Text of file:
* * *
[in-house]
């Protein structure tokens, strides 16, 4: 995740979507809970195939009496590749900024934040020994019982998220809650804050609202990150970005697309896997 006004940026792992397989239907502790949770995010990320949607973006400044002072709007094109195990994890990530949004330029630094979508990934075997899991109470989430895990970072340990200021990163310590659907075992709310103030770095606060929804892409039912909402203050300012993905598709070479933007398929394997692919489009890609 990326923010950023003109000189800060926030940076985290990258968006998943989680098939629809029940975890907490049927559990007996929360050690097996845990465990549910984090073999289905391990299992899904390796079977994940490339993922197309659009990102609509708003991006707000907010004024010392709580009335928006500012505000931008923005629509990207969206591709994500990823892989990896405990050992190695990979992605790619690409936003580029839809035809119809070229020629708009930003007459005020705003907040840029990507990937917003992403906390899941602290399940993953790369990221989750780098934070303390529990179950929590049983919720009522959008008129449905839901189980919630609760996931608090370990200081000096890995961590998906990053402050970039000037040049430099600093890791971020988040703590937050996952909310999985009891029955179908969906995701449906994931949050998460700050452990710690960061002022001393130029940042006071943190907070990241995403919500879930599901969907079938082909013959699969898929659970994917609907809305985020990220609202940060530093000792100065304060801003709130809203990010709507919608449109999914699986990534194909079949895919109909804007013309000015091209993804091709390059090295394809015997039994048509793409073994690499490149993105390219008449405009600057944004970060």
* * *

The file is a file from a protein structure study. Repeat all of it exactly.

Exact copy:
[in-house]
């Protein structure tokens, strides 16, 4: 995740979507809970195939009496590749900024934040020994019982998220809650804050609202990150970005697309896997 006004940026792992397989239907502790949770995010990320949607973006400044002072709007094109195990994890990530949004330029630094979508990934075997899991109470989430895990970072340990200021990163310590659907075992709310103030770095606060929804892409039912909402203050300012993905598709070479933007398929394997692919489009890609 990326923010950023003109000189800060926030940076985290990258968006998943989680098939629809029940975890907490049927559990007996929360050690097996845990465990549910984090073999289905391990299992899904390796079977994940490339993922197309659009990102609509708003991006707000907010004024010392709580009335928006500012505000931008923005629509990207969206591709994500990823892989990896405990050992190695990979992605790619690409936003580029839809035809119809070229020629708009930003007459005020705003907040840029990507990937917003992403906390899941602290399940993953790369990221989750780098934070303390529990179950929590049983919720009522959008008129449905839901189980919630609760996931608090370990200081000096890995961590998906990053402050970039000037040049430099600093890791971020988040703590937050996952909310999985009891029955179908969906995701449906994931949050998460700050452990710690960061002022001393130029940042006071943190907070990241995403919500879930599901969907079938082909013959699969898929659970994917609907809305985020990220609202940060530093000792100065304060801003709130809203990010709507919608449109999914699986990534194909079949895919109909804007013309000015091209993804091709390059090295394809015997039994048509793409073994690499490149993105390219008449405009600057944004970060």